Has one of your salespeople recently made you angry or frustrated?
The answer is probably yes. Friction frequently arises when people depend on one another to get work accomplished. If co-workers don't get something done on time, or somehow drop the ball, you feel “something” – anger, disappointment, frustration – and you may feel that “something” very strongly. Of course, the first step is to talk about what happened and to try and resolve the issue. However, if you are finding that the work of one employee in particular frequently raises your emotional temperature, you might want to consider that he or she may be having troubles outside the job. Those troubles may be marital, financial, alcohol- or drug-related, or perhaps the employee has suffered a loss or is dealing with a sick relative.
In the past few weeks I have learned about these situations:
Cynthia, Lisa and Steve lost their fathers recently, and all three find they can’t focus on their jobs. Cynthia is often weepy.
A long-time salesperson in Robert’s team is having tremendous difficulty working because his spouse is ill with breast cancer.
Debra is coping with a clinically depressed husband.
Sonya holds a full-time job and is also the primary caregiver for her ill and disabled mother.
David’s 18-year-old child recently died of leukemia. These personal heartaches are not uncommon in any organization. While you may not know the details of your sales team’s lives, you may have noticed a decline in one employee’s work that does not improve, even though you’ve tried to address it. This decline may be a tip-off that you’re dealing with someone who is struggling.
What you can do:
Don't go it alone
Most of us can’t sort out difficult situations by ourselves. We need help. (And many of us forget that asking for help is a powerful leadership quality. ) Consult with someone who knows how to compassionately untangle messiness, perhaps an employee assistance counselor, an HR specialist or a coach.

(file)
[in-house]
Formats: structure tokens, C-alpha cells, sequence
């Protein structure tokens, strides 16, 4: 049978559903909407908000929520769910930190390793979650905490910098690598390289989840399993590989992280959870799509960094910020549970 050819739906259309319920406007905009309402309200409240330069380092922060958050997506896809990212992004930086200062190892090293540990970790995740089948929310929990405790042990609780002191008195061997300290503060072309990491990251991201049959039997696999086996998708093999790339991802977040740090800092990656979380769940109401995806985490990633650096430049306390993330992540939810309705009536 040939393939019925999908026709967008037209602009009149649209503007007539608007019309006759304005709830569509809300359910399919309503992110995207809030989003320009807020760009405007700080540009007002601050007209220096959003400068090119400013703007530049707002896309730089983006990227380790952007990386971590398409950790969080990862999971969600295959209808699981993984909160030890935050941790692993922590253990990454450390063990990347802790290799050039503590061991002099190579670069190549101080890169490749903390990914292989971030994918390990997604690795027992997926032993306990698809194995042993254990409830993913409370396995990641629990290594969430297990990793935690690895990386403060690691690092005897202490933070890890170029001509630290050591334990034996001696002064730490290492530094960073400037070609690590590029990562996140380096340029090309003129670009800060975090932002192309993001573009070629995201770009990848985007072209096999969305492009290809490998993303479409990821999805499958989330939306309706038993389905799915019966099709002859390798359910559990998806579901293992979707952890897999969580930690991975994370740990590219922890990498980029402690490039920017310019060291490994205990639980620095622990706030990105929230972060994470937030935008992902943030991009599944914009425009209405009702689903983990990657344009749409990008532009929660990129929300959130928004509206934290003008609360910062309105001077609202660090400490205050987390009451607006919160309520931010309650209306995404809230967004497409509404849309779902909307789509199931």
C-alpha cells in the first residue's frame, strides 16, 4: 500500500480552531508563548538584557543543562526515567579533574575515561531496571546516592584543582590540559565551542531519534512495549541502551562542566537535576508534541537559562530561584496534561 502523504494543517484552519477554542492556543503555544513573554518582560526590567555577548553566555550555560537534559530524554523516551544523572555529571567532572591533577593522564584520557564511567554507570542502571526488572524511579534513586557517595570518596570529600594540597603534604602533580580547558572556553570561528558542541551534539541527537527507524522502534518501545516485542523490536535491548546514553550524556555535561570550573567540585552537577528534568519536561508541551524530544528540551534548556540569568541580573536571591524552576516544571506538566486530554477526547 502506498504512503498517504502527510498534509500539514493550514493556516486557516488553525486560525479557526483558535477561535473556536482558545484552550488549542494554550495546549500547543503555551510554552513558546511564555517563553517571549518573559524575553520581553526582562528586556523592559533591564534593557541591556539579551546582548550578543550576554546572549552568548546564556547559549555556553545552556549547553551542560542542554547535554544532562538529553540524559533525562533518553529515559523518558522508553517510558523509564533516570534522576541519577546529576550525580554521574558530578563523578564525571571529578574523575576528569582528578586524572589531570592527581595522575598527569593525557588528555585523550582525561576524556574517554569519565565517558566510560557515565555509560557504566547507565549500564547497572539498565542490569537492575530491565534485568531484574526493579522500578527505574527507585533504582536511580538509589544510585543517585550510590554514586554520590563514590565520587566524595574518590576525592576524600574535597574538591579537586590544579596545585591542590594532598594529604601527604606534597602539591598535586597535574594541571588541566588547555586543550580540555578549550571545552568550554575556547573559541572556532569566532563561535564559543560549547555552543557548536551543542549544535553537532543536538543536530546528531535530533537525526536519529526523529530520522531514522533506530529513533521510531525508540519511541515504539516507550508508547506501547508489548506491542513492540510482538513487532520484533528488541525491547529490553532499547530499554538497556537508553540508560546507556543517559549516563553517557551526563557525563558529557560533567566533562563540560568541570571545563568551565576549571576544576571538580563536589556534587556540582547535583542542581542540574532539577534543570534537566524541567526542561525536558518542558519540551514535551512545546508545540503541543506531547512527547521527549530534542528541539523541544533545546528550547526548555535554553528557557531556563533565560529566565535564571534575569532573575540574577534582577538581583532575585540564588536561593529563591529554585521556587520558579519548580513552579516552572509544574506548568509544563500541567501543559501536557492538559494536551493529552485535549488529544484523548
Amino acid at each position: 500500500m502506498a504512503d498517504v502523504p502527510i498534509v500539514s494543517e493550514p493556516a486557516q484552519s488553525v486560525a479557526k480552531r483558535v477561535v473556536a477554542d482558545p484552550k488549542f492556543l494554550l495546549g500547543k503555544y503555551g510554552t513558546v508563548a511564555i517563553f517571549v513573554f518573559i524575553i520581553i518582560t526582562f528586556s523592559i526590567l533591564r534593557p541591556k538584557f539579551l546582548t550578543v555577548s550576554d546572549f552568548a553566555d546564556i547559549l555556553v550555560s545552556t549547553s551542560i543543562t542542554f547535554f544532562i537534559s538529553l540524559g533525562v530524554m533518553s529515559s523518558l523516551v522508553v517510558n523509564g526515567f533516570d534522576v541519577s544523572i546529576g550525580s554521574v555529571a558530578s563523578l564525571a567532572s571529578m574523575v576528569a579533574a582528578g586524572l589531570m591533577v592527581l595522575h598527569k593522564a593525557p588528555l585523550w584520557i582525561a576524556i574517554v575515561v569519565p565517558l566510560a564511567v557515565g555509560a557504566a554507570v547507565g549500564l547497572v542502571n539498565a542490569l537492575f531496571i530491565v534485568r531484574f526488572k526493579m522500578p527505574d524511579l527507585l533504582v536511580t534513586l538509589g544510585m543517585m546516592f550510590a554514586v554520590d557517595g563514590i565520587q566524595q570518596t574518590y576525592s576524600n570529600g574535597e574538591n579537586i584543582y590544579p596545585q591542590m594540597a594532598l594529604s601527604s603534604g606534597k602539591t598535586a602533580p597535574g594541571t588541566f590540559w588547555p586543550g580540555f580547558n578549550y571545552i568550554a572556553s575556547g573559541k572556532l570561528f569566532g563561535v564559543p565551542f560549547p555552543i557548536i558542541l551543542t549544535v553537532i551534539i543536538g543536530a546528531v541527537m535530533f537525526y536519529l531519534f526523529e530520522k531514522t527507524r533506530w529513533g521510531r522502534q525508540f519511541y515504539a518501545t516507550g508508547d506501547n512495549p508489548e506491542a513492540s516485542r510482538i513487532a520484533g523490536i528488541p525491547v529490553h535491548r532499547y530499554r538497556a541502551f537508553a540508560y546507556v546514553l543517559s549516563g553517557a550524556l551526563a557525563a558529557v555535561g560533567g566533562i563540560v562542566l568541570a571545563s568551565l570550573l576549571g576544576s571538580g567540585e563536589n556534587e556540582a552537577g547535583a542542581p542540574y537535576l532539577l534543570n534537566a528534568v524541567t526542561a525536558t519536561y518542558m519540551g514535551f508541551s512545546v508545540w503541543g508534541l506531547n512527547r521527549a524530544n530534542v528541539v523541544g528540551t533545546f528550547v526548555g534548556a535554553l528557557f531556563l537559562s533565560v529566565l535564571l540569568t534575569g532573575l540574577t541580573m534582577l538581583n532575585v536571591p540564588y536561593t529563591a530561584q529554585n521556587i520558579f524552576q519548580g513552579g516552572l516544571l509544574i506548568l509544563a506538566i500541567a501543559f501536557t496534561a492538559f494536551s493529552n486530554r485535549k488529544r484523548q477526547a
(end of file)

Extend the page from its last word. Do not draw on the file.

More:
Helpful hint: Before diving into the nuts and bolts of how to work with the issue, talk with your helper about what an ideal relationship with this salesperson would look like:
Imagine your best hope for the situation. For example, Robert’s best hope was that his salesperson trusted Robert enough to open up about the kind of help he needed, and that this salesperson would be an active contributing member of the team.
Then look at what already exists that could make that hope a reality, for instance, you usually like the salesperson's work and you mutually respect each other.
Then talk about your worst nightmare. In Robert’s example, his worst nightmare would be that his salesperson would drain the energy out of the team, that Robert would feel helpless, and that he would have to fire this salesperson. The conditions that could lead to that scenario coming true might be: Robert is getting pressure from above for results, he is uncomfortable giving balanced feedback about poor work, the salesperson is unapproachable and there is no improvement in behavior.
You are in a good position to talk about next steps. Some possible next steps that could arise might be: role playing the conversation beforehand, acknowledging the salesperson’s struggle and their accomplishments, asking them about what is possible for them given their difficulties, and alerting senior management about how you are handling the situation.
Don't ignore a developing problem
Ignoring a problem doesn’t solve it. In fact, doing nothing just might make the situation worse. Pick up the telephone and get help at the first signs of trouble. Early action will frequently eliminate the need for discipline.
Be a role model
Support the individual who is struggling, while continuing to promote office morale and productivity. It may be helpful to ask your employee what the office can do to relieve some of the work stress during this difficult time.
Knowing the “right thing" to say to someone who is struggling or grieving is not critical, but a few guidelines are helpful. Saying nothing is worse than saying the wrong thing. Appropriate words are: “I am sorry to hear about your loss/difficulties;" “You are (or have been) in my thoughts;” “How are you doing?" or “I don't know what to say, but if I can be of any help, I'm here. "
Offering time to listen can be helpful, or temporarily taking over some burdensome tasks. Managers also can show appreciation to team members who may be carrying an extra load due to the situation.
Most employees can and will resolve their problems, given time and support.
Talk Back: I'd love to hear your tips about working with troubled employees. Please contact me at email@example.com
Nicki Weiss is an internationally recognized Certified Professional Coach, Master Trainer, and workshop leader. She brings to her work 25 years of experience with corporate sa1es executives, small to medium size entrepreneurial business leaders, and sa1es teams of all shapes and sizes.
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